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Spinal Muscular Atrophy (SMA) Carrier Screening

What is SMA?

Spinal Muscular Atrophy (SMA) is a disease that causes abnormally functioning motor neurons, which control voluntary movements such as walking, talking, and swallowing. SMA leads to progressive muscle weakness and atrophy, especially in the muscles of the torso, upper legs, and upper arms. Symptoms can begin prior to six months of age, in childhood, and, more rarely, in adulthood. In the most common form of the disease, lifespan is often less than two years of age.

SMA is caused by changes in the survival motor neuron 1, or SMN1, gene. Approximately 95-98% of affected individuals have deletions in the SMA1 gene and 2-5% have specific mutations in the SMA1 gene that result in a decreased production of the SMN protein. When three or more copies of the SMA2 gene are also present, the disease may be milder.1

How is SMA Inherited?

SMA is inherited in an autosomal recessive manner. In most cases, both parents must be carriers of the condition in order to have a child with SMA. Carriers are not themselves affected by the disease, but have a chance of having a child with the disease. If one parent is found to be a carrier, screening is recommended for their partner. If the partner screens negative, then the couple’s risk of having an affected child is reduced (but not eliminated). If both parents are carriers of SMA, there is a 25% chance in each pregnancy of having a child with SMA, a 50% chance of having a child who is an unaffected carrier of the condition, and a 25% chance of having a child who is not a carrier and is unaffected.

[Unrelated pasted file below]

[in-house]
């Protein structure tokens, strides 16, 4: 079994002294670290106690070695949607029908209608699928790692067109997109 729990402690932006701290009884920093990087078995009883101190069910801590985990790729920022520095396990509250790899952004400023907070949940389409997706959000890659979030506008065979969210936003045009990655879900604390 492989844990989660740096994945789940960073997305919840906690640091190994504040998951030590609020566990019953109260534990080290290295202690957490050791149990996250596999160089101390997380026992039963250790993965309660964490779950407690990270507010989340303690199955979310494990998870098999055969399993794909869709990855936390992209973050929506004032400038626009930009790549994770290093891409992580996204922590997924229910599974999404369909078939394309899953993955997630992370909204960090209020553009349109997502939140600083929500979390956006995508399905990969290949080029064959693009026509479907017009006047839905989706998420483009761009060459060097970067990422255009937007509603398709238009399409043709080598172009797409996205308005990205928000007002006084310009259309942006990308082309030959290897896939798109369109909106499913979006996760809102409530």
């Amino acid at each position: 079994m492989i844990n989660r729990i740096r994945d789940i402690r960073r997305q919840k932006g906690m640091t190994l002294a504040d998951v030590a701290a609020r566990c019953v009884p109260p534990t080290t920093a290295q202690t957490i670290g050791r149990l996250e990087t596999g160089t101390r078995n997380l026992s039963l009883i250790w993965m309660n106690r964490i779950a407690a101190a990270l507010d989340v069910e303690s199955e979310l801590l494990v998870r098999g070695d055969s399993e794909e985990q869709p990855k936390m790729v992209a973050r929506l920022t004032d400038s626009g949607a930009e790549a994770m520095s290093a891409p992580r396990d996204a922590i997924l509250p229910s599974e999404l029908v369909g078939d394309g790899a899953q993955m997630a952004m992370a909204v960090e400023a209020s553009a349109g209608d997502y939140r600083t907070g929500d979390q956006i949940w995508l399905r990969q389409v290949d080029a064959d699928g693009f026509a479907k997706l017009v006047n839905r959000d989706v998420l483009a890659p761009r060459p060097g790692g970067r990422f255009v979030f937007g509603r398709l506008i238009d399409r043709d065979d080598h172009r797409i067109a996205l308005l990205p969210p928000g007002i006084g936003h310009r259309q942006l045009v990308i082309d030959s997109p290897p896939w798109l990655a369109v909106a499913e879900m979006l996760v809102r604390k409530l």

Reporting of SMA Carrier Screen Results:

CopiesResults
0Affected with SMA
1Carrier for SMA
2Reduced carrier risk
3Significantly reduced carrier risk

Is There Still a Risk to be a Carrier if a Patient Has Two Copies of SMN1?

Yes. Although testing for SMA is very accurate, there are limitations. Most individuals with two SMN1 copies have one copy of the gene on each of their chromosomes. However, some individuals will have two copies on the same chromosome and no copies on the other. Since it is possible for these individuals to pass the chromosome without SMN1 copies to their children, these individuals are carriers of SMA. This test will not be able to identify these carriers. In addition, this test does not detect other disease-causing mutations in the SMN1 gene. This is why the risk of being a carrier in individuals with two or three copies of the SMN1 gene is reduced but not eliminated.

AncestryCarrier RiskDetection RateCarrier Rate if Negative (Two Copies)Carrier Rate if Negative (Three Copies)
Caucasian1/3595%1/6321/3,500
Ashkenazi Jewish1/4190%1/3501/4,000
Asian1/5393%1/6281/5,000
African American1/6671%1/1211/3,000
Hispanic1/11791%1/1,0611/11,000

Who Should Be Offered SMA Testing?

Since SMA is a common and severe genetic condition, ACMG and ACOG recommend that SMA carrier testing be offered to all couples prior to conception or early in pregnancy. However, testing is voluntary.

Is There Prenatal Testing for Spinal Muscular Atrophy?

Yes. Prenatal testing by chorionic villi sampling or amniocentesis can be performed to determine whether or not a fetus is affected with SMA.

References

  1. National Organization for Rare Disorders. Spinal Muscular Atrophy. Causes. https://rarediseases.org/rare-diseases/spinal-muscular-atrophy/. Accessed September 10, 2019.